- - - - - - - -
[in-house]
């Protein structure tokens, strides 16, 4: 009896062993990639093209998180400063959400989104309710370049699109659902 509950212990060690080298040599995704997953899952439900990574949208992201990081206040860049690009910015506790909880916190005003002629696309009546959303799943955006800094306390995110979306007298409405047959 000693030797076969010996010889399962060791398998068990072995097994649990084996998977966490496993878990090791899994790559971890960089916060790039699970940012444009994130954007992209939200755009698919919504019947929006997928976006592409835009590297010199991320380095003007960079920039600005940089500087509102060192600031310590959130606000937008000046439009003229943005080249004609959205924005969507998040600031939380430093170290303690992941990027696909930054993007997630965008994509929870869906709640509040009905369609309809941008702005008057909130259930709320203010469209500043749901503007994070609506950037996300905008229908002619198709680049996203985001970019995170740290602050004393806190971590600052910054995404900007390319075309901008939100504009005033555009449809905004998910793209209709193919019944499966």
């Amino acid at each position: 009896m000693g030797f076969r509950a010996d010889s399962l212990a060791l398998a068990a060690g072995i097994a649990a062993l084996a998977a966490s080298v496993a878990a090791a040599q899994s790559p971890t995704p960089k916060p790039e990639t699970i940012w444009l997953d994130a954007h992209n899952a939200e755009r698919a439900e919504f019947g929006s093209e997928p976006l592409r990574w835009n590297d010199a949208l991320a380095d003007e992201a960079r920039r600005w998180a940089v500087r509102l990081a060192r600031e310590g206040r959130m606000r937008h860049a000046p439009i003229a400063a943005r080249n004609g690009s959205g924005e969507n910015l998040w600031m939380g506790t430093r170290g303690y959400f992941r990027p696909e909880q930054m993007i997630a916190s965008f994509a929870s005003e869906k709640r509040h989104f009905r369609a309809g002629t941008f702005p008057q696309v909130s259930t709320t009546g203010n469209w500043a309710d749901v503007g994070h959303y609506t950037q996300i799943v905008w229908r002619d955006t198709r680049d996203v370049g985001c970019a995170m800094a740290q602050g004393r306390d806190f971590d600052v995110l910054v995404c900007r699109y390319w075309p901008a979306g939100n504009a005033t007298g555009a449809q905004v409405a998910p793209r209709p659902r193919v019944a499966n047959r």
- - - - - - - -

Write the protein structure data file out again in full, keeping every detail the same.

[in-house]
């Protein structure tokens, strides 16, 4: 009896062993990639093209998180400063959400989104309710370049699109659902 509950212990060690080298040599995704997953899952439900990574949208992201990081206040860049690009910015506790909880916190005003002629696309009546959303799943955006800094306390995110979306007298409405047959 000693030797076969010996010889399962060791398998068990072995097994649990084996998977966490496993878990090791899994790559971890960089916060790039699970940012444009994130954007992209939200755009698919919504019947929006997928976006592409835009590297010199991320380095003007960079920039600005940089500087509102060192600031310590959130606000937008000046439009003229943005080249004609959205924005969507998040600031939380430093170290303690992941990027696909930054993007997630965008994509929870869906709640509040009905369609309809941008702005008057909130259930709320203010469209500043749901503007994070609506950037996300905008229908002619198709680049996203985001970019995170740290602050004393806190971590600052910054995404900007390319075309901008939100504009005033555009449809905004998910793209209709193919019944499966």
């Amino acid at each position: 009896m000693g030797f076969r509950a010996d010889s399962l212990a060791l398998a068990a060690g072995i097994a649990a062993l084996a998977a966490s080298v496993a878990a090791a040599q899994s790559p971890t995704p960089k916060p790039e990639t699970i940012w444009l997953d994130a954007h992209n899952a939200e755009r698919a439900e919504f019947g929006s093209e997928p976006l592409r990574w835009n590297d010199a949208l991320a380095d003007e992201a960079r920039r600005w998180a940089v500087r509102l990081a060192r600031e310590g206040r959130m606000r937008h860049a000046p439009i003229a400063a943005r080249n004609g690009s959205g924005e969507n910015l998040w600031m939380g506790t430093r170290g303690y959400f992941r990027p696909e909880q930054m993007i997630a916190s965008f994509a929870s005003e869906k709640r509040h989104f009905r369609a309809g002629t941008f702005p008057q696309v909130s259930t709320t009546g203010n469209w500043a309710d749901v503007g994070h959303y609506t950037q996300i799943v905008w229908r002619d955006t198709r680049d996203v370049g985001c970019a995170m800094a740290q602050g004393r306390d806190f971590d600052v995110l910054v995404c900007r699109y390319w075309p901008a979306g939100n504009a005033t007298g555009a449809q905004v409405a998910p793209r209709p659902r193919v019944a499966n047959r």